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Letter to the Editor
Edward McWhinney


My Guest Editorial on the future of the Crown in Canada (Autumn 2005) endeavoured to clear away some unnecessary confusions and occasional emotion attending consideration of reform and modernization of our constitutional institutions and processes in their distinctively Canadian aspects today. It is surely not creeping republicanism (“one step away from becoming a republic” as Mr. Guthrie comments in his letter in the Winter issue), however, to suggest now that it would be helpful to everyone – in Ottawa and also in London, if the Canadian Prime Minister, who has effectively chosen our Governor General for the last seventy years and has chosen only Canadian citizens for that office for the last fifty-three years, should, from now on, accept the full political responsibility for those choices, in the bureaucratic formalities as well as in the fact. 

The suggestion is not new. It came to notice in 1975 immediately after the Whitlam-Kerr conflict of that year in Australia, when the politically unseemly and embarrassing possibility always existed that the British Government and the Queen might be called upon to intervene in a purely domestic Australian, partisan political conflict and to dismiss a Governor General at the request of a Prime Minister trying to forestall a preemptive political strike against him by the same Governor General. 

It was discussed with British officials in London at the time the Trudeau constitutional “Patriation” package, which later became the Constitution Act of 1982, was before the British Government and the British Parliament.  Everyone agreed there was an awkward gap in the constitutional system which might lead to even more awkward inter-governmental confrontations or exchanges at some future occasion. It might conceivably have arisen in the Canadian minority government scenario of 2004-5, though the main political players here at all times demonstrated enough common-sense and civility and enough respect for the political and constitutional “rules of the game” to ensure its remaining purely academic as an issue. A change could be made, easily enough, by having the Canadian Prime Minister’s choice of the Canadian Governor General promulgated by Order-in-Council in Canada. One may confidently suggest that no one in Whitehall, and least of all the Queen, would lose any sleep over it.  (It has also been suggested that it would be more in line with democratic constitutionalism to have the Canadian Prime Minister’s choice of the Governor General submitted to ratification vote of our House of Commons – perhaps for a two-thirds majority vote to ensure an all-Party consensus). 

An interesting recent case in Canada demonstrated, again, how much elemental principles of comity and goodwill in our relations with Great Britain have come to be accepted as necessary modernising forces, not merely at the Cabinet level, but also by other coordinate institutions of government. The case involved the ancient Act of Settlement enacted by the Parliament at Westminster in 1701 as a British statute applying not merely to Great Britain itself but equally to the British colonial territories overseas (including present-day Canada). Is it, or should it be, Canadian law today? Reflecting the extreme religious passions and intolerances of its age, immediately after the “Glorious Revolution” of 1688, the Act of Settlement anathematises the Roman Catholic church and religion in terms clearly in conflict with the “equality” clauses of the Canadian Charter of Rights of 1982.  It specifically disqualifies from the succession to the British throne any persons who “shall be reconciled to, or shall hold communion with, the See or Church of Rome, and shall profess the Popish religion, or shall marry a Papist.” Asked to rule on the issue of the Act of Settlement’s constitutionality in Canada today, an Ontario Superior Court judge, responding to a legal complaint from a Canadian citizen rejected the legal challenge though on somewhat technical grounds. These involved the territorial limits of application of the Canadian Charter’s “equality” stipulation – that is, as not extending to Great Britain. It is an example of a constitutionally wise and prudent judge consciously and deliberately choosing not to rule on the substance of a law enacted, in some earlier, bygone age, by what is now today a sovereign, independent state in relation to Canada and one with which, for long-time historical reasons, we maintain the warmest of relations. The comity observed by sovereign states with each other, and International Law itself, would enjoin no less, however objectionable that ancient British Imperial law might appear to be to our contemporary multi-cultural Canada.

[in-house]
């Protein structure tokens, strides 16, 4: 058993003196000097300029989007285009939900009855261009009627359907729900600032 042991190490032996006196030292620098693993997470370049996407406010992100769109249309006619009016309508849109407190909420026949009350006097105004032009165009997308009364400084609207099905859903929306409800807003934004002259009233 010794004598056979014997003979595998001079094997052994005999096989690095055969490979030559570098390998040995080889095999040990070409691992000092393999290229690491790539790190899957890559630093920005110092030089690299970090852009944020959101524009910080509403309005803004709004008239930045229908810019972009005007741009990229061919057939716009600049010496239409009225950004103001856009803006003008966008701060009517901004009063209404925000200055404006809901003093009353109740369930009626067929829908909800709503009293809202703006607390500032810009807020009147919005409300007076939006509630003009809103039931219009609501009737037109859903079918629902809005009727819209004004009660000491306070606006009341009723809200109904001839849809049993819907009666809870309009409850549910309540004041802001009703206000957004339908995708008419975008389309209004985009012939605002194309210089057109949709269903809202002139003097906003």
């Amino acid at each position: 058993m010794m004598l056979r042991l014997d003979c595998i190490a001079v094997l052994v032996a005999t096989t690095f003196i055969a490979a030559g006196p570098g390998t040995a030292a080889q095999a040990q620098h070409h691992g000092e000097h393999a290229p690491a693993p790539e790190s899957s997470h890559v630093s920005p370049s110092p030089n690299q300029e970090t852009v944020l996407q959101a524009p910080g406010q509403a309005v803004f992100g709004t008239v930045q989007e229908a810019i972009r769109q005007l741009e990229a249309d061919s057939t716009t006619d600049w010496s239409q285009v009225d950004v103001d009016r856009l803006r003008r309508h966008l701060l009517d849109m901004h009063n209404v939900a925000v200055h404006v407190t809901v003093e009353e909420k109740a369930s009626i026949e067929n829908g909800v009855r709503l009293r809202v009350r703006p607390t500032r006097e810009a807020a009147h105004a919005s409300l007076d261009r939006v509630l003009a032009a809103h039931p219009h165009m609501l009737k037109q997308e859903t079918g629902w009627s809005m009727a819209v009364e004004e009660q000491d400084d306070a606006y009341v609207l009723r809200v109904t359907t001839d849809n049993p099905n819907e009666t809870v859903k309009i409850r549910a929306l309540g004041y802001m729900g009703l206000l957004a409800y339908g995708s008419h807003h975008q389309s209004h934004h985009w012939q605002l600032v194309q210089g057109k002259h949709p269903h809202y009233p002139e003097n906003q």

It may sensibly be left to the British government and the British Parliament to “correct” injustices or absurdities in their ancient laws, if the occasion or need should arise in a concrete case. British constitutional and ecclesiastical lawyers who have discussed the Ontario court ruling in recent months feel that such an occasion will be provided, if not under British law then under the new European law to which Great Britain is now also subject. Is that not the best way to handle issues such as this in the future, without any need for regrets or recriminations, or backward glances and criticisms, as to our rich constitutional-legal legacy from Great Britain and the Empire? 

Edward McWhinney

Canadian Parliamentary Review Cover
Vol 29 no 1

Last Updated: 2020-03-03